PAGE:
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Sea Scouts Ship 3377
(Manchaca, Texas)
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Sea Scout Advancement

Sea Scouts has its own distinct language, customs and advancement track. It combines traditions of the past with technology of the future, and whether one looks to the sea as a career or life long hobby, it is worth exploring. Sea Scout units, called "ships," use a variety of power boats and sailing vessels of all sizes, and promote service to others and advancement that rewards individual pursuits of excellence. Each level marks progressive growth as a seaman and leader, culminating in the prestigious Quartermaster rank.

Sea Scouts Advancement Central           Sea Scouts Awards and Recognitions

The ship committee should regularly update its library to reflect changes to Boy Scout requirements in the Sea Scout Manual, and also other references not in the manual, such as U.S. Coast Guard navigation rules, International Sailing Federation Rules, and Occupational Safety and Health Administration requirements, many of which change frequently.

The awards and four ranks in Sea Scouts are described below. All requirements must be completed before the 21st birthday, and the ranks are available to registered Sea Scouts only.

A male Sea Scout who has achieved the First Class rank as a Boy Scout in a troop or as a Varsity Scout in a team may continue working toward the Eagle Scout rank as a Sea Scout until his 18th birthday. There is no alternate Sea Scout advancement route to qualify for the Eagle Scout rank. The Sea Scout requirements for rank advancement towards Eagle Scout are the same as for Boy Scouts.

© 2015 Boy Scouts of America. All Rights Reserved.

Apprentice Rank

Striving for Apprentice rank, active Sea Scouts learn ideals, courtesies, procedures, and responsibilities, and how members of a ship are organized and uniformed. Basic swimming and beginning seamanship skills are required, as is knowledge of safety, emergency procedures, and Safe Swim Defense. Sixteen hours of service in ship projects, activities, or equipment maintenance fill out the requirements.

Ordinary Rank

Active Sea Scouts attain Ordinary rank through additional service, knowledge of the Sea Scout emblem, U.S. flag etiquette, and land and sea protocols. Successful candidates will participate in strengthening ship membership, serve as an event chair, complete quarterdeck training, pass the Swimming merit badge requirements, and qualify on various safety and emergency procedures, drills, communication methods, and Safety Afloat. They learn about the galley, build on seamanship and boat handling skills, and learn about anchoring, piloting and navigation, and related regulations. Overnight cruise planning and participation provides for skills application, and completing three electives broadens horizons.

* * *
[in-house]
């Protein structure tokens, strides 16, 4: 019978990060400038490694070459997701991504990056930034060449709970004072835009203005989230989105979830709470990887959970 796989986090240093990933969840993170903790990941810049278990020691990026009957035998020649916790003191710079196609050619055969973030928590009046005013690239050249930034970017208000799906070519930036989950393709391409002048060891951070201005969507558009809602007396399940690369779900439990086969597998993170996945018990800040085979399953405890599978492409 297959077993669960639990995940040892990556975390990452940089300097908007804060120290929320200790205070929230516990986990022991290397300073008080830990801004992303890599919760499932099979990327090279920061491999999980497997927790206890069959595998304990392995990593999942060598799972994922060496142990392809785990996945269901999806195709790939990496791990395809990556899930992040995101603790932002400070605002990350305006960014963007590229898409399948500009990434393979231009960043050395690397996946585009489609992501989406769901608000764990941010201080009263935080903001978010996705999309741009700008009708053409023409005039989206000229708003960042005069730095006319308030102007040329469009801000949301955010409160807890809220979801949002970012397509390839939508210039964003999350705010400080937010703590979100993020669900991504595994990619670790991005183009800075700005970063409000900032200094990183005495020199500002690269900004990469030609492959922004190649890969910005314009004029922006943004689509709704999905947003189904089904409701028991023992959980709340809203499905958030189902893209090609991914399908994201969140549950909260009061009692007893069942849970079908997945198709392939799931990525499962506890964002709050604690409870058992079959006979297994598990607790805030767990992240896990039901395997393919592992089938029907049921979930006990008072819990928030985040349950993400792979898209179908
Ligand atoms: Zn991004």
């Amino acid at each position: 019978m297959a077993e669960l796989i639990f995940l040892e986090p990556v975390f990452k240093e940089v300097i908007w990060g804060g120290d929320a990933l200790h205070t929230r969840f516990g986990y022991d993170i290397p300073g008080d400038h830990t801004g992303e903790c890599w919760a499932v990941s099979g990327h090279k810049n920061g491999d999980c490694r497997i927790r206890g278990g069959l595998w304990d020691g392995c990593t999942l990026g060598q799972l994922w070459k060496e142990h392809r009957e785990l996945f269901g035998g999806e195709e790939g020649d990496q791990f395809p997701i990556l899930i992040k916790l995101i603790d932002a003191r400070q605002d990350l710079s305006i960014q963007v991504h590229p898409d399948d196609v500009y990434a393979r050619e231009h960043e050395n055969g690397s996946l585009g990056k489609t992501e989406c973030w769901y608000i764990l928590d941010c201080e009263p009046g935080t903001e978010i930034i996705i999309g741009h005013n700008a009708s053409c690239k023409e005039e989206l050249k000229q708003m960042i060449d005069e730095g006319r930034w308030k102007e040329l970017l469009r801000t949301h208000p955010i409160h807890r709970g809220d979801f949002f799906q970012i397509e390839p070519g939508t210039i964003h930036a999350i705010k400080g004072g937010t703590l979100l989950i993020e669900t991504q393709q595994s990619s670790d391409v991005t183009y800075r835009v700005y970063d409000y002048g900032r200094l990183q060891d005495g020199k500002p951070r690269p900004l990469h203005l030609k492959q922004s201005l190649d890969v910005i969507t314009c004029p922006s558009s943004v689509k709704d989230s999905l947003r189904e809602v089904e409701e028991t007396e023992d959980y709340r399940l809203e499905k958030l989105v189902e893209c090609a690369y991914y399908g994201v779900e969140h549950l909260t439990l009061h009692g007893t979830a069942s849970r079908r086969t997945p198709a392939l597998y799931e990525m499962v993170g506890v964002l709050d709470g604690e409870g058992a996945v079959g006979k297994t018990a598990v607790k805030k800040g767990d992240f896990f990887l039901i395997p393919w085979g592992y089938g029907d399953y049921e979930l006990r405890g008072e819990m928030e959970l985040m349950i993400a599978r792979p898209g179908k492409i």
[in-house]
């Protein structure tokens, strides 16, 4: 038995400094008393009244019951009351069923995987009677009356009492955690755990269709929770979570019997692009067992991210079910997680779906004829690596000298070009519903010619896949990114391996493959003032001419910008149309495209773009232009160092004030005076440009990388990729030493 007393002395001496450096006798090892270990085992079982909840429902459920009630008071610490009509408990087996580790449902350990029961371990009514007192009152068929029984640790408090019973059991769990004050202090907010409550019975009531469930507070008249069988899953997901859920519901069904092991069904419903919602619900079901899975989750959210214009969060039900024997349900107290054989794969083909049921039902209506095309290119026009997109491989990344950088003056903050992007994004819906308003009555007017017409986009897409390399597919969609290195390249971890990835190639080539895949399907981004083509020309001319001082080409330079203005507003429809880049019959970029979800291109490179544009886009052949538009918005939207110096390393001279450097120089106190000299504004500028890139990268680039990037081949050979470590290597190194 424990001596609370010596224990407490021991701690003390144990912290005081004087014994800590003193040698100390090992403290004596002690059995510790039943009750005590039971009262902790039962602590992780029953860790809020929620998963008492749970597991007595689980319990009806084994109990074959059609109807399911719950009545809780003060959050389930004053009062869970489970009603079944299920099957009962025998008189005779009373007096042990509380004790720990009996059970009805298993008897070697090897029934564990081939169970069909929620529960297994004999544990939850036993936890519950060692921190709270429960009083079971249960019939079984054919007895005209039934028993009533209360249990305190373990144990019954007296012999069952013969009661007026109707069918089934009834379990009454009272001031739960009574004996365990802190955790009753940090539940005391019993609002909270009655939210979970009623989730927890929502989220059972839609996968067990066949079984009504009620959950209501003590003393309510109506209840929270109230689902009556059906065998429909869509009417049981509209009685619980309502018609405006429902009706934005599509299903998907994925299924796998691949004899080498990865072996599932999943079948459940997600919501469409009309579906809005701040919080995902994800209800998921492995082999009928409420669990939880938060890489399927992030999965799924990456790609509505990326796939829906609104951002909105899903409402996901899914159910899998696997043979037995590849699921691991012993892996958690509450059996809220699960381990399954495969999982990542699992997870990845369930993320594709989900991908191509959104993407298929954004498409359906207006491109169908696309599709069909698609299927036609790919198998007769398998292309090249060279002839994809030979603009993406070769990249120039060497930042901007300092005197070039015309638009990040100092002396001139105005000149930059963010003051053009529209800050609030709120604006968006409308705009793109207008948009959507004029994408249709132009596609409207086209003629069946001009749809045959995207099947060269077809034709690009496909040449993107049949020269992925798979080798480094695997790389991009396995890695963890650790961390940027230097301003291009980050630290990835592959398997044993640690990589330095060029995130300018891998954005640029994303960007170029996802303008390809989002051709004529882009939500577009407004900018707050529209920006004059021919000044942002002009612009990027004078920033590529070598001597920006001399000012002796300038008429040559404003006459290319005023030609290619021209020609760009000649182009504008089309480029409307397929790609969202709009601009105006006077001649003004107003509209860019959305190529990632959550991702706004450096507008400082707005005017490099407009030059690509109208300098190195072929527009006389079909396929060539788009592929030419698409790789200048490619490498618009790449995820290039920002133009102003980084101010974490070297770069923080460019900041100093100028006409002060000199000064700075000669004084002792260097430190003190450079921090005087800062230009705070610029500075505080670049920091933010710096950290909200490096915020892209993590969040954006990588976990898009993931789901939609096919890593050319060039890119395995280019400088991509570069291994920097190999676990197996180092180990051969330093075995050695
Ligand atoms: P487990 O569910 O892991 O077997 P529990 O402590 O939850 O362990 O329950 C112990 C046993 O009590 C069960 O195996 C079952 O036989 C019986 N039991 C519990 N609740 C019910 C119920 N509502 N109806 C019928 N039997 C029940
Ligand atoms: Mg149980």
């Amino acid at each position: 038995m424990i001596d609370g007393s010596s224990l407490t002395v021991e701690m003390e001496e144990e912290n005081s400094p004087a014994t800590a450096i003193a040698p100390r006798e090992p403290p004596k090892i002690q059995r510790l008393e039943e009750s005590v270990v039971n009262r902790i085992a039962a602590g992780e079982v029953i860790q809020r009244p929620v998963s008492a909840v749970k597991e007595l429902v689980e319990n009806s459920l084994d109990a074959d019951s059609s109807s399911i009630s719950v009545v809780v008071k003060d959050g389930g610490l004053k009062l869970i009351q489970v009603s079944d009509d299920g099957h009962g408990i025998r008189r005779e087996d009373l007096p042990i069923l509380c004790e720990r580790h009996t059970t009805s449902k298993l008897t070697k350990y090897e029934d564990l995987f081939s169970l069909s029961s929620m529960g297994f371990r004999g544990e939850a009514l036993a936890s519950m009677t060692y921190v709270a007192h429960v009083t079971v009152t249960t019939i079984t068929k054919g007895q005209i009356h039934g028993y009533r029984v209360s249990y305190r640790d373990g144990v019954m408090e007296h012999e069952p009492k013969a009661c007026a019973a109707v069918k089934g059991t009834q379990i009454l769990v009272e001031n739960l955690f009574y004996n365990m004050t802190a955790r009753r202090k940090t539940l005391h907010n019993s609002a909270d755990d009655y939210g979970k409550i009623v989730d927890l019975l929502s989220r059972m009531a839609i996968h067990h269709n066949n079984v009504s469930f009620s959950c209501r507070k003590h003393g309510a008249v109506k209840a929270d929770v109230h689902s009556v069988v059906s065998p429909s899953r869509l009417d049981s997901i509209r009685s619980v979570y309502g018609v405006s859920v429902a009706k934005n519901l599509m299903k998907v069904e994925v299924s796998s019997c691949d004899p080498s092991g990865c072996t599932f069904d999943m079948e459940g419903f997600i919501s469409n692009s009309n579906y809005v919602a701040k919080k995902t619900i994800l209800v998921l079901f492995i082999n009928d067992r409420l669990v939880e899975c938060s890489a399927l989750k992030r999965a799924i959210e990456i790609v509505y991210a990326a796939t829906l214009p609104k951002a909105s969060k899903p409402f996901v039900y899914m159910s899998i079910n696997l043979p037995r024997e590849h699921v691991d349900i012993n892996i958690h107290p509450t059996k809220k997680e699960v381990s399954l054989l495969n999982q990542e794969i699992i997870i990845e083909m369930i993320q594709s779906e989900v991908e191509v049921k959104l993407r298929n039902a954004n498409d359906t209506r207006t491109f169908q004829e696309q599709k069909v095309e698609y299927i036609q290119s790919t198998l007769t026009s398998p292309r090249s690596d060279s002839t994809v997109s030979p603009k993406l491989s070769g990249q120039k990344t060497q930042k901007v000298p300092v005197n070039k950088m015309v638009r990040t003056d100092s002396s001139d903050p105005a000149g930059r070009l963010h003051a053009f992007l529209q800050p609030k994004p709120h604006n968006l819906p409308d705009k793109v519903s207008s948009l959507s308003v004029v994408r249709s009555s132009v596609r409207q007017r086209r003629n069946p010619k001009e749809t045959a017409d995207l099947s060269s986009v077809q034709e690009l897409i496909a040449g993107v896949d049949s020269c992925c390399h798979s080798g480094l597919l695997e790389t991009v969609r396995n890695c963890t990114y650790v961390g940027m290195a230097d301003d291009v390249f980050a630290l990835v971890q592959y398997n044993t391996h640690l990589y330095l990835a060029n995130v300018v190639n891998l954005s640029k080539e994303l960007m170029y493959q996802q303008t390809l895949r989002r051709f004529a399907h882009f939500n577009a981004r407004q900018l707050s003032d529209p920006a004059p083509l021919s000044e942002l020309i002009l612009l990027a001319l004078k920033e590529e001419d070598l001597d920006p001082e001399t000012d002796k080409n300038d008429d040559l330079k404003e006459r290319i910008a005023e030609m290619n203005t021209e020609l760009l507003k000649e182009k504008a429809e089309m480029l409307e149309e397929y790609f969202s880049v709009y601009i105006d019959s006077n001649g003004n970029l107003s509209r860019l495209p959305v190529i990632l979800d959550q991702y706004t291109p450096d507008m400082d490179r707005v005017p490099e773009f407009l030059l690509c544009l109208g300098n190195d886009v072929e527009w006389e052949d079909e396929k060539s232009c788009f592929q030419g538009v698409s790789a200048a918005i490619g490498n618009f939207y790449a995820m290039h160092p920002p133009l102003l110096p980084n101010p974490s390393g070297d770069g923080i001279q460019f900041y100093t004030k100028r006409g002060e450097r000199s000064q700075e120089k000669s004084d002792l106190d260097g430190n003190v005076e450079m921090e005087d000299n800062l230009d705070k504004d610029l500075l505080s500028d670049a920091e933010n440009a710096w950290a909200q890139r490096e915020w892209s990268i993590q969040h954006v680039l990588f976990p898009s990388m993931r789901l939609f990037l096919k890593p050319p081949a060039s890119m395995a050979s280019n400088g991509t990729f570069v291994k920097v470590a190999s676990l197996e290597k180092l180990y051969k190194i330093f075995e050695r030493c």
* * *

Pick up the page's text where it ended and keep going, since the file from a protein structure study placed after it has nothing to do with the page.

Able Rank

To achieve Able rank, Sea Scouts master ceremony presentation and demonstrate knowledge of maritime history. They also teach others—perhaps Boy Scouts and Venturers—about the program and fulfill leadership responsibilities. They must pass the Lifesaving merit badge requirements and develop further expertise in safety and first aid. There is a continued progression in seamanship, boat-handling skills, anchoring, and piloting and navigation, as well as a deeper understanding of maritime environmental issues. The Sea Scout Long Cruise badge is required for Able, as is completion of three electives.  

Quartermaster Rank


The highest award for Sea Scouts presents a challenge that, when met, will affect a young person lifelong. The Quartermaster candidate must think analytically about how the program is delivered and supported, while developing a deeper understanding of Scouting ideals. Most requirements represent intensification of what was learned for previous ranks, but with significant additions in the Quartermaster service project, cruise, and study of weather and forecasting. The cruise involves taking long-term command of a vessel and crew and conducting critical drills.

Note: Sea Scouts must use the Quartermaster Service Project Workbook, available at, and secure approval from the Skipper, ship committee, project beneficiary, and the council or district advancement committee. A youth's Quartermaster service project and Eagle Scout service project must not be the same project; these projects must be separate and distinct from each other.

Additional Resources

© 2016 Boy Scouts of America. All Rights Reserved.